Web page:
An experimental investigation of near field aerodynamics of wind dispersed rotary seeds has been performed using stereoscopic digital particle image velocimetry (DPIV). The detailed three-dimensional flow structure of the leading-edge vortex (LEV) of autorotating mahogany seeds (Swietenia macrophylla) in a low-speed vertical wind tunnel is revealed for the first time. The results confirm that the presence of strong spanwise flow and strain produced by centrifugal forces through a spiral vortex are responsible for the attachment and stability of the LEV, with its core forming a cone pattern with a gradual increase in vortex size. The LEV appears at 25% of the wingspan, increases in size and strength outboard along the wing, and reaches its maximum stability and spanwise velocity at 75% of the wingspan. At a region between 90 and 100% of the wingspan, the strength and stability of the vortex core decreases and the LEV re-orientation/inflection with the tip vortex takes place. In this study, the instantaneous flow structure and the instantaneous velocity and vorticity fields measured in planes parallel to the free stream direction are presented as contour plots using an inertial and a non-inertial frame of reference. Results for the mean aerodynamic thrust coefficients as a function of the Reynolds number are presented to supplement the DPIV data.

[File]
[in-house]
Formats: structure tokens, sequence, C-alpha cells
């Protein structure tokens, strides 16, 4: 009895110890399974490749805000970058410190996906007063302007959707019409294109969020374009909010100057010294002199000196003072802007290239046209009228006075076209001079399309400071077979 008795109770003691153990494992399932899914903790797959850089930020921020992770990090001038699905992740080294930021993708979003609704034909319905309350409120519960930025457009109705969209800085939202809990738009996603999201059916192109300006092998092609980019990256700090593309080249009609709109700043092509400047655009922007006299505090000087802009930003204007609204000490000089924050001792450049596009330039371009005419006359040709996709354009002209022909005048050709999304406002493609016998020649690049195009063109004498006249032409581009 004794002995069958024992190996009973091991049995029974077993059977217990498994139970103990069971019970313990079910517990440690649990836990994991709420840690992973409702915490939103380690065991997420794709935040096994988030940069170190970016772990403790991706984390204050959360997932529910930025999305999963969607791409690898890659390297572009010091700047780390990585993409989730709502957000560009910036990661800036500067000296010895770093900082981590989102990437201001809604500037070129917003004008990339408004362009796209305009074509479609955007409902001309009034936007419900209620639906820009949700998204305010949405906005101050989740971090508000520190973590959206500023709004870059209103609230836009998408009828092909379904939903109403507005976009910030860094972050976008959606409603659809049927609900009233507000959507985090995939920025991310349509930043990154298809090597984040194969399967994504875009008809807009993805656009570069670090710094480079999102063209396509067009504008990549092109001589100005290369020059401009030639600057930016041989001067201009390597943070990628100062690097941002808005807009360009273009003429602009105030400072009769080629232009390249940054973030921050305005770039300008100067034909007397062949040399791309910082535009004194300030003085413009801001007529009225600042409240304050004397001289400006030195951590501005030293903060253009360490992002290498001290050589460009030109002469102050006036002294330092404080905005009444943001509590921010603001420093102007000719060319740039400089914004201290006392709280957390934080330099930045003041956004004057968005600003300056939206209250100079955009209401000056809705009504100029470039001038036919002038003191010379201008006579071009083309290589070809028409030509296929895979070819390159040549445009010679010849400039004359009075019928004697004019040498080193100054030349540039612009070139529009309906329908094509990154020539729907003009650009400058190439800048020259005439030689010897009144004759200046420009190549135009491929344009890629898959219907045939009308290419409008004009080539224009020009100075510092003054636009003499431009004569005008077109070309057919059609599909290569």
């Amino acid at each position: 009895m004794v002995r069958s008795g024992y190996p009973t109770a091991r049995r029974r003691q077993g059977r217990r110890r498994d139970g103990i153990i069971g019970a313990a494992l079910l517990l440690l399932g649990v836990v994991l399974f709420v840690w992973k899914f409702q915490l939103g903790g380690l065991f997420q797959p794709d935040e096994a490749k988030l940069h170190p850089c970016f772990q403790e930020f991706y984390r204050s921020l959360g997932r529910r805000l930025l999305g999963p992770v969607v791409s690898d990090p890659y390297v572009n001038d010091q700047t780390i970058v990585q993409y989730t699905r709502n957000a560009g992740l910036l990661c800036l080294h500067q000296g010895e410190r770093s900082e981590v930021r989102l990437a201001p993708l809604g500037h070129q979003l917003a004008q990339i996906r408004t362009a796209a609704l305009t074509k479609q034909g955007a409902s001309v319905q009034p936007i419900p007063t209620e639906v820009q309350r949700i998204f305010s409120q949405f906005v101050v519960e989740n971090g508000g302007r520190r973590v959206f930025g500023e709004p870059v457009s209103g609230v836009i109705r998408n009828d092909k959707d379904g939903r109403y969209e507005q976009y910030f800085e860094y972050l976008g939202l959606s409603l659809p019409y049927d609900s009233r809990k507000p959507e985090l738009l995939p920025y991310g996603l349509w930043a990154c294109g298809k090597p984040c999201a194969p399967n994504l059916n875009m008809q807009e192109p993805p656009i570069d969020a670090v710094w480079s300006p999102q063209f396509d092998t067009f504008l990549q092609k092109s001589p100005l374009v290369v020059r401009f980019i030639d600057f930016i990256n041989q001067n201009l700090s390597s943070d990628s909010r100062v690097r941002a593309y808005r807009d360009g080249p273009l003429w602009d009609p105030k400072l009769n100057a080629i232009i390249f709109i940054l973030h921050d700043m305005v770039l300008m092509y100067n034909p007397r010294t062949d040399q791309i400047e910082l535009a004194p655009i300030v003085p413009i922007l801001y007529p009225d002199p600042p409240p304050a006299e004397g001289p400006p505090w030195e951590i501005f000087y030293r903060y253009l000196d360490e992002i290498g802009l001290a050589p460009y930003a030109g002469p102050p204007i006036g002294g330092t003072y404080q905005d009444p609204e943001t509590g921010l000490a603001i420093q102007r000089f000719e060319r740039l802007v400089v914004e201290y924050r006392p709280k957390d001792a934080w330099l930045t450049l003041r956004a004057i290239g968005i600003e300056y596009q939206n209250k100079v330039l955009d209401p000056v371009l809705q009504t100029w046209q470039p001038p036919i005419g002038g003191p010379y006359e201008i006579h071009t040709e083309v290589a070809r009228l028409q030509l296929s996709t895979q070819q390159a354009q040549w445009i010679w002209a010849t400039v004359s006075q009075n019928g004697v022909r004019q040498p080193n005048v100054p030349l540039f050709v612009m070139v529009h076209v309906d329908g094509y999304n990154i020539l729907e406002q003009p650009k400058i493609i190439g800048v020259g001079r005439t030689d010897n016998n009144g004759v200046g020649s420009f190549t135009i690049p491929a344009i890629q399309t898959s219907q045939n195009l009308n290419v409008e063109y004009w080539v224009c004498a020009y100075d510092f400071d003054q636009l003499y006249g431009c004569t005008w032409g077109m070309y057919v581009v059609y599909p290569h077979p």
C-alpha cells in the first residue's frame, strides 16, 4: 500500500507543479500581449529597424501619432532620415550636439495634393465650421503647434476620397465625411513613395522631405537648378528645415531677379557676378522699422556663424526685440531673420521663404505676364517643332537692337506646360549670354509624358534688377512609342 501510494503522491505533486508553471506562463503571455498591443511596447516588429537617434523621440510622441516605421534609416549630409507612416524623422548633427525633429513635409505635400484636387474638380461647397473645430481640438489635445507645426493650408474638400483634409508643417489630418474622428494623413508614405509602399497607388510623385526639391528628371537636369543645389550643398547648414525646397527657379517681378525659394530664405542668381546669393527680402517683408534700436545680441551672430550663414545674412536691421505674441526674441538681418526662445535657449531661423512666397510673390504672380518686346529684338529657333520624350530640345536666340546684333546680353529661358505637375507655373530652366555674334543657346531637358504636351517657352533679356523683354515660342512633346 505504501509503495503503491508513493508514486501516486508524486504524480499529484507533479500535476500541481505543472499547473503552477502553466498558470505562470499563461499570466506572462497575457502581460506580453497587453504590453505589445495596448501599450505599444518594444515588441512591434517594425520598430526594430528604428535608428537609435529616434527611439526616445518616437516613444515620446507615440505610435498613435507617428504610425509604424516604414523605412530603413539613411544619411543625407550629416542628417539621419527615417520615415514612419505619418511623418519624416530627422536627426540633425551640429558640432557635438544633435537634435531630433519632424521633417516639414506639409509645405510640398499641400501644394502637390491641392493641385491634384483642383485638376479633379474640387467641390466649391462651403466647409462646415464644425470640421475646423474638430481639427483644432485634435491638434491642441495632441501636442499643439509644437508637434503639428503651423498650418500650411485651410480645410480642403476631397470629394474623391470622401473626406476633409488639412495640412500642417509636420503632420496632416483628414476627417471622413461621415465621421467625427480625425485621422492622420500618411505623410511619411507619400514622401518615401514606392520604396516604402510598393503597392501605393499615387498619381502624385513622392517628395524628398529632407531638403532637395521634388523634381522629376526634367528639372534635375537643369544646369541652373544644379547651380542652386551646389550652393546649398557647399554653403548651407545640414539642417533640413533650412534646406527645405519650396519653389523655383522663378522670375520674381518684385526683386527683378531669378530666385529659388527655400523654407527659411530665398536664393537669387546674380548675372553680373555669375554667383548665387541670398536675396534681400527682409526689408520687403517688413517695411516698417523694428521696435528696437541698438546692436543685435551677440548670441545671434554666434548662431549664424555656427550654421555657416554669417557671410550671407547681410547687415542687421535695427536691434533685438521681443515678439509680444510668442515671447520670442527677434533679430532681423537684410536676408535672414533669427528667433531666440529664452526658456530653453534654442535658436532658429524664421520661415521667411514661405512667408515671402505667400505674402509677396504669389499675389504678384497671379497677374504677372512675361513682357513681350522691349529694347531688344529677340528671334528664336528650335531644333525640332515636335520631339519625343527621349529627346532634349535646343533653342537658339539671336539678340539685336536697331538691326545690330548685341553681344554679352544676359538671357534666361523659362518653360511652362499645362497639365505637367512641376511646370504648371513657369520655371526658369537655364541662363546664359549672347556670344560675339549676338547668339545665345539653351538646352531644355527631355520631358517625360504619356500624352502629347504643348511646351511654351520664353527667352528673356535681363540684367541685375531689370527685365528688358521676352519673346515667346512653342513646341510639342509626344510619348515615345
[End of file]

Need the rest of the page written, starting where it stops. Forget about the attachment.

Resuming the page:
Seed dispersal distances are a fundamental aspect of plant evolution and conservation (Howe and Smallwood, 1982; Willson, 1993). In order to increase the distance of dispersal, samaras, or winged seeds, descend very slowly by spinning. Mahogany seeds initiate autorotation about their center of mass almost immediately after being released from the host tree by creating a prominent leading-edge vortex (LEV) that is similar to the flow structures that are responsible for the high lift generated by the wings of hovering insects such as fruit flies (Birch and Dickinson, 2003; Fry et al., 2005), hawkmoths (Van den Berg and Ellington, 1997a; Van den Berg and Ellington, 1997b), butterflies (Brodsky, 1991; Willmott et al., 1997), birds (Usherwood, 2009; Usherwood et al., 2005) and bats (Hedenström et al., 2009; Muijres et al., 2008). Ever since Maxworthy (Maxworthy, 1979; Maxworthy, 1981) discovered the LEV on the wings of a scaled-up model of the hawkmoth Manduca sexta, the attached LEV has been identified as the responsible for the production of high lift forces and has been subjected to considerable investigation (Birch et al., 2004; Bomphrey et al., 2006; Liu et al., 1998; Wu and Sun, 2004).